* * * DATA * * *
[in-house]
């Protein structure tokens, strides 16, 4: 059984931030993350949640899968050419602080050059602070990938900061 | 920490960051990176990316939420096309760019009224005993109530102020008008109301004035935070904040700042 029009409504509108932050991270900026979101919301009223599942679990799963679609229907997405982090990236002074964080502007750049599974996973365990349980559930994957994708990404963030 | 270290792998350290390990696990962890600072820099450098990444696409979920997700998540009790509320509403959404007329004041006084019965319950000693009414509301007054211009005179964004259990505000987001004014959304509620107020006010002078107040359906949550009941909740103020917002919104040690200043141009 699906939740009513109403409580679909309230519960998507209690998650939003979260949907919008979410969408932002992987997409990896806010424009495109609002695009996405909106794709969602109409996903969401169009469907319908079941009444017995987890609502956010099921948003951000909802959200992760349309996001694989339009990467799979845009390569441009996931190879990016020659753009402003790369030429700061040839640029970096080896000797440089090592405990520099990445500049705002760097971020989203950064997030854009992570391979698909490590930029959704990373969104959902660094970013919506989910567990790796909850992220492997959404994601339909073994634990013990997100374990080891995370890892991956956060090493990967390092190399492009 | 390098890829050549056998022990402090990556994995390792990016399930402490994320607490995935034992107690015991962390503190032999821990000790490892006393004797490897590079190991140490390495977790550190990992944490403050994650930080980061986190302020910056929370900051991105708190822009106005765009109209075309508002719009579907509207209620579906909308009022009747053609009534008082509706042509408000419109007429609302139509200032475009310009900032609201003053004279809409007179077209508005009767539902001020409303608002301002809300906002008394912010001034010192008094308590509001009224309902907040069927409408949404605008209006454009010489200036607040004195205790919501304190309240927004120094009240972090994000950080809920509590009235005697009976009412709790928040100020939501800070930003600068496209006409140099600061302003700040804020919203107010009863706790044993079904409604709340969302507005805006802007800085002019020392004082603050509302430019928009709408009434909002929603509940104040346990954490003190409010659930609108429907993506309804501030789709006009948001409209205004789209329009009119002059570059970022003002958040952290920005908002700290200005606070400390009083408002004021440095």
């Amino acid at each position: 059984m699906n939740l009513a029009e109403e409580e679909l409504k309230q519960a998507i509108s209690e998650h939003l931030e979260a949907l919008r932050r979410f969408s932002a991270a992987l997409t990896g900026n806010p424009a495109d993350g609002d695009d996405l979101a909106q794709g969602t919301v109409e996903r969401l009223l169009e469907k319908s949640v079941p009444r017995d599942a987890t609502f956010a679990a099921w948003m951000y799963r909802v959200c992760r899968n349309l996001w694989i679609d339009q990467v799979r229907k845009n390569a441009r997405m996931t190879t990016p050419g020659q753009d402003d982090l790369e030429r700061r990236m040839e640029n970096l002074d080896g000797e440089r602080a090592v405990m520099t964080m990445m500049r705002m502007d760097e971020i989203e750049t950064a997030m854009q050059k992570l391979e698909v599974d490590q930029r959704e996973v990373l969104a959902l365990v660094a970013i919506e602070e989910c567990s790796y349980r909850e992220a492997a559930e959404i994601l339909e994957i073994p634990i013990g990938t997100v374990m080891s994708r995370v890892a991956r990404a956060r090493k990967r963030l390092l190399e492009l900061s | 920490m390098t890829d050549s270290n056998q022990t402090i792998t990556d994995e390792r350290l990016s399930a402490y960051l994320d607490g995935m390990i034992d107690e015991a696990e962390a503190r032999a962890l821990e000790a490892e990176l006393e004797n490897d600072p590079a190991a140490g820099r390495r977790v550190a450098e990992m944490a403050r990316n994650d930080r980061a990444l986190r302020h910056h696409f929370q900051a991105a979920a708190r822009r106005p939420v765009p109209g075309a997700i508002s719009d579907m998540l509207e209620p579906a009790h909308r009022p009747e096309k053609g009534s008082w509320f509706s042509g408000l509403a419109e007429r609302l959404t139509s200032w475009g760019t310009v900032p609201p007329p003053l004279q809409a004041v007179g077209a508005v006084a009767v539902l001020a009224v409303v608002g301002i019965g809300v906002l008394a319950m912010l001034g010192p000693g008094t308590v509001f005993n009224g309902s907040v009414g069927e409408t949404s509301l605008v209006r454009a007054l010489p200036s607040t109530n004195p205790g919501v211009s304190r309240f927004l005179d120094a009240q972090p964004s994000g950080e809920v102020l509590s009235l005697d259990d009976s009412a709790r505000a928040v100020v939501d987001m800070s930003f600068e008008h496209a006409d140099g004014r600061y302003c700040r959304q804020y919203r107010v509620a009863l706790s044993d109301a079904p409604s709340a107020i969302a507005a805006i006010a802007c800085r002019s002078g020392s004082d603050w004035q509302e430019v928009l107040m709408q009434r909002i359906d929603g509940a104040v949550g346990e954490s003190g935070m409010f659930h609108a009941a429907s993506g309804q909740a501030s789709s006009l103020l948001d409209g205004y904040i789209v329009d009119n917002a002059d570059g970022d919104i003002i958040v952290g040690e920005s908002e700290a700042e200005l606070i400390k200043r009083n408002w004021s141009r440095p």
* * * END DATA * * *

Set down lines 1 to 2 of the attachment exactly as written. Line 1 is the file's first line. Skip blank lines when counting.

[in-house]
């Protein structure tokens, strides 16, 4: 059984931030993350949640899968050419602080050059602070990938900061 | 920490960051990176990316939420096309760019009224005993109530102020008008109301004035935070904040700042 029009409504509108932050991270900026979101919301009223599942679990799963679609229907997405982090990236002074964080502007750049599974996973365990349980559930994957994708990404963030 | 270290792998350290390990696990962890600072820099450098990444696409979920997700998540009790509320509403959404007329004041006084019965319950000693009414509301007054211009005179964004259990505000987001004014959304509620107020006010002078107040359906949550009941909740103020917002919104040690200043141009 699906939740009513109403409580679909309230519960998507209690998650939003979260949907919008979410969408932002992987997409990896806010424009495109609002695009996405909106794709969602109409996903969401169009469907319908079941009444017995987890609502956010099921948003951000909802959200992760349309996001694989339009990467799979845009390569441009996931190879990016020659753009402003790369030429700061040839640029970096080896000797440089090592405990520099990445500049705002760097971020989203950064997030854009992570391979698909490590930029959704990373969104959902660094970013919506989910567990790796909850992220492997959404994601339909073994634990013990997100374990080891995370890892991956956060090493990967390092190399492009 | 390098890829050549056998022990402090990556994995390792990016399930402490994320607490995935034992107690015991962390503190032999821990000790490892006393004797490897590079190991140490390495977790550190990992944490403050994650930080980061986190302020910056929370900051991105708190822009106005765009109209075309508002719009579907509207209620579906909308009022009747053609009534008082509706042509408000419109007429609302139509200032475009310009900032609201003053004279809409007179077209508005009767539902001020409303608002301002809300906002008394912010001034010192008094308590509001009224309902907040069927409408949404605008209006454009010489200036607040004195205790919501304190309240927004120094009240972090994000950080809920509590009235005697009976009412709790928040100020939501800070930003600068496209006409140099600061302003700040804020919203107010009863706790044993079904409604709340969302507005805006802007800085002019020392004082603050509302430019928009709408009434909002929603509940104040346990954490003190409010659930609108429907993506309804501030789709006009948001409209205004789209329009009119002059570059970022003002958040952290920005908002700290200005606070400390009083408002004021440095």